BREWER, Maine — Several weeks after the issue was debated at a public meeting in Augusta, elver fishermen seem to remain split on whether the state should implement one statewide quota or hundreds of individual quotas to reduce Maine’s 2014 elver harvest.

Maine has been told by Atlantic States Marine Fisheries Commission that it must reduce its 2014 statewide catch total of the juvenile American eels by 25 to 40 percent from the 18,253 total pounds that were caught statewide last spring. The Maine Department of Marine Resources has been seeking feedback from elver fishermen to find out how to best achieve that reduction.

The extent to which the state’s several hundred licensed elver fishermen are split on the issue is difficult to ascertain, however. At a public meeting Tuesday afternoon in Brewer, Patrick Keliher, commissioner for the Maine Department of Marine Resources, took a straw poll of preferences among the nearly 120 people who were there.

There wasn’t a clear majority for any of them, though most of the discussion was focused on whether the reduction would be best achieved with one statewide quota or hundreds of individual ones.

Fewer than half of the people in the room, which included fishermen, state officials and others interested in the issue, indicated they would support a derby-style fishery, in which the state would impose a statewide catch limit without limiting what individual fishermen could catch. But fewer than half said they would support an individual quota system, in which each fisherman would have a limit to how much he or she could catch.

Fishermen who favor a derby-style system said that not imposing individual limits will reward those who work hard and put in the effort, and could allow some to catch even more than they caught last year.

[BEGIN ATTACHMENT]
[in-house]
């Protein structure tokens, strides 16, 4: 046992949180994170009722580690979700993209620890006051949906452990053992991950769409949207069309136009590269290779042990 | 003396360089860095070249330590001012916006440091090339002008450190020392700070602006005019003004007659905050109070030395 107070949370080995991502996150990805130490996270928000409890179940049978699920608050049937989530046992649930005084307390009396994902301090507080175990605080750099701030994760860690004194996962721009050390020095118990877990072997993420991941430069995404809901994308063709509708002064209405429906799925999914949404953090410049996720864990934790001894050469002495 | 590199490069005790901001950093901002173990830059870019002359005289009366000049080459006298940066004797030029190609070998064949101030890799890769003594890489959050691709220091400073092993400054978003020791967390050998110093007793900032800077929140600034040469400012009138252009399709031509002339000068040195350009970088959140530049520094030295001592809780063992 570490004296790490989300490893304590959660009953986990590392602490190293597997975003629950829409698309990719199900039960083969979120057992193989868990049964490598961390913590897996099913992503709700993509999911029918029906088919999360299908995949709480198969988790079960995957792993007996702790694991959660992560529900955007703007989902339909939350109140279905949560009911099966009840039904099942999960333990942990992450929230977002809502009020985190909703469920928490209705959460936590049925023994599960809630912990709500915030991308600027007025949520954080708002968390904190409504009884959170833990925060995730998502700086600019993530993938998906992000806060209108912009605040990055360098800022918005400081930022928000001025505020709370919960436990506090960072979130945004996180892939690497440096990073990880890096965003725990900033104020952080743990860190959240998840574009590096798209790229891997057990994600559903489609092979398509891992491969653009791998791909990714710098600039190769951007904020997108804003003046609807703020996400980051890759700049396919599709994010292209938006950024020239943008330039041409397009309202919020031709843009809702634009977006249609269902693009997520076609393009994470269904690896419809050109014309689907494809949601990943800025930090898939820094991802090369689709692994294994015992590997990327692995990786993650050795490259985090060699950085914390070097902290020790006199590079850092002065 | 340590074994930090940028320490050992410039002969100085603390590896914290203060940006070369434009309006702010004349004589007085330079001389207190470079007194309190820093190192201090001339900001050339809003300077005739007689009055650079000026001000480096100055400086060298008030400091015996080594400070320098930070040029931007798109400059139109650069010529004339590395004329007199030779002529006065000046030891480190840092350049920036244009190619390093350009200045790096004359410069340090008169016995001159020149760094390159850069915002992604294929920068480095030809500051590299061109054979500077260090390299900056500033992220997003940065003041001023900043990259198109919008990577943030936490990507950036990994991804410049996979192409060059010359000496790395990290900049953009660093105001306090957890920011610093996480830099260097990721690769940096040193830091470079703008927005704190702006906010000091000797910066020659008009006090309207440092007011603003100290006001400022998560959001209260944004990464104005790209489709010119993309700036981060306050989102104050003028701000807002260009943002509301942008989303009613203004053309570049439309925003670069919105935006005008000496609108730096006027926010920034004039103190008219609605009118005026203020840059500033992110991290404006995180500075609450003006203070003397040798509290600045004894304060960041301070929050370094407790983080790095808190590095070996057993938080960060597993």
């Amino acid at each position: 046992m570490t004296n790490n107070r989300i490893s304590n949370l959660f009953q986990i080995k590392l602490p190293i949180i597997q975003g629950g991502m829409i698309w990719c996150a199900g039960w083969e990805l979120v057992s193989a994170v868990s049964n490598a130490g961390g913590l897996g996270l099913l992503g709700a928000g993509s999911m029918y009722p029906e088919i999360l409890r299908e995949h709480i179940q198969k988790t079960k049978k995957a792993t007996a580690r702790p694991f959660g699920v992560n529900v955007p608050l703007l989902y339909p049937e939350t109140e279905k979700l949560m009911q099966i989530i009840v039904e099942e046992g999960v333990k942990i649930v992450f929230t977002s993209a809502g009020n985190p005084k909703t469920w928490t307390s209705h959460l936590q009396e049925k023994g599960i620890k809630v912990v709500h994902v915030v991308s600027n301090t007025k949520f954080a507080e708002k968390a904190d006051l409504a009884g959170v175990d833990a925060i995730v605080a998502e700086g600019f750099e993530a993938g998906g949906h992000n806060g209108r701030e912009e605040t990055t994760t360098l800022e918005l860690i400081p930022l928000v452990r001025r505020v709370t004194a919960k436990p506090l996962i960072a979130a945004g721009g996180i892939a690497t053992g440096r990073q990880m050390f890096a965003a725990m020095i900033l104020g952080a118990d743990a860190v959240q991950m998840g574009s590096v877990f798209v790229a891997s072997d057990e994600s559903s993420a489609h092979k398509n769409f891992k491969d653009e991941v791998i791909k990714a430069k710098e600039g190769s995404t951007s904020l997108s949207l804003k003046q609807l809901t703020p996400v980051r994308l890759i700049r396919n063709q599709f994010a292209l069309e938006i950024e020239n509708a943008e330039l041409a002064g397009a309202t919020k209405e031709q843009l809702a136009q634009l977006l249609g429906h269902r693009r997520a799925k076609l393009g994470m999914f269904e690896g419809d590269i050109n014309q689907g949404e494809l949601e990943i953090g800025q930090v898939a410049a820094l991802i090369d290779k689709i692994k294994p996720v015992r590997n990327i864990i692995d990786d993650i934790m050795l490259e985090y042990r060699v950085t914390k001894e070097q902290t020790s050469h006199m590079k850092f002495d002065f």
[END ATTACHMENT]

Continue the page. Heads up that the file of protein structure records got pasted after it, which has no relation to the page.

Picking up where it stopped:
“You’re going to have people who just don’t reach their quota,” fisherman Billy Milliken of Jonesport told Keliher, which will mean money that legally could be made in the elver fishery won’t be. “The state needs this revenue. We need this revenue.”

Those who favor individual quotas indicated that such set allotments would help preserve income that the fishermen have grown to depend on each spring because they could fish where and when they wanted without having to worry about the season being shut down early. It also would help discourage poaching because licensed fishermen would be less willing to use up some of their quota by selling and splitting the profit from someone else’s catch.

“I think the individual quota would protect my privilege [in having a license] the most,” Mark Fields of Indian Island said.

Interest in Maine’s elver fishery has increased significantly since prices that fishermen get for the juvenile American eels skyrocketed in 2011 and again in 2012. After averaging $185 per pound in 2010, prices Maine fishermen got for their catch rose to more than $1,800 per pound two years later, according to DMR statistics. Last spring, prices generally hovered between $1,500 and $1,700 per pound, according to industry officials.

DMR officials have said the inter-state fisheries commission was prepared last fall to limit Maine’s annual harvest to a statewide total of a little more than 5,000 pounds. However, Maine officials convinced the commission to wait a year and to gather more data on the fishery, on the condition that Maine reduce its catch, before the commission adopts new restrictions on elver fishing.

Several fishermen raised the issue of making changes to gear restrictions, which limit each fisherman to either one or two large, funnel-shaped fyke nets, or to a single hand-held dip net. Keliher said the commission’s current elver fishery plan does not allow Maine to adjust its gear restrictions but that adjustments could be made with the next commission-approved fishery plan, which would be implemented prior to Maine’s 2015 elver season.

Keliher said the Legislature would have to approve any proposal to adjust gear restrictions or to implement individual quotas which, he noted, do not exist in any other fishery in Maine. If DMR does recommend individual quotas to the Legislature, he added, he will suggest a sunset date for eliminating them so they do not automatically become permanent. If the price of elvers declines, the pressure on the fishery likely would decrease significantly, he said.

“If the price was $50 per pound, we wouldn’t be here,” Keliher said.

Keliher said he expects to have made a decision on how to reduce elver landings in Maine by the time the Atlantic States Marine Fisheries Commission meets in Alexandria, Va., on Feb. 6. The rules aimed at reducing those landings are expected to be in place by the time Maine’s 10-week season starts on March 22.

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Bill Trotter

A news reporter in coastal Maine for more than 20 years, Bill Trotter writes about how the Atlantic Ocean and the state's iconic coastline help to shape the lives of coastal Maine residents and visitors....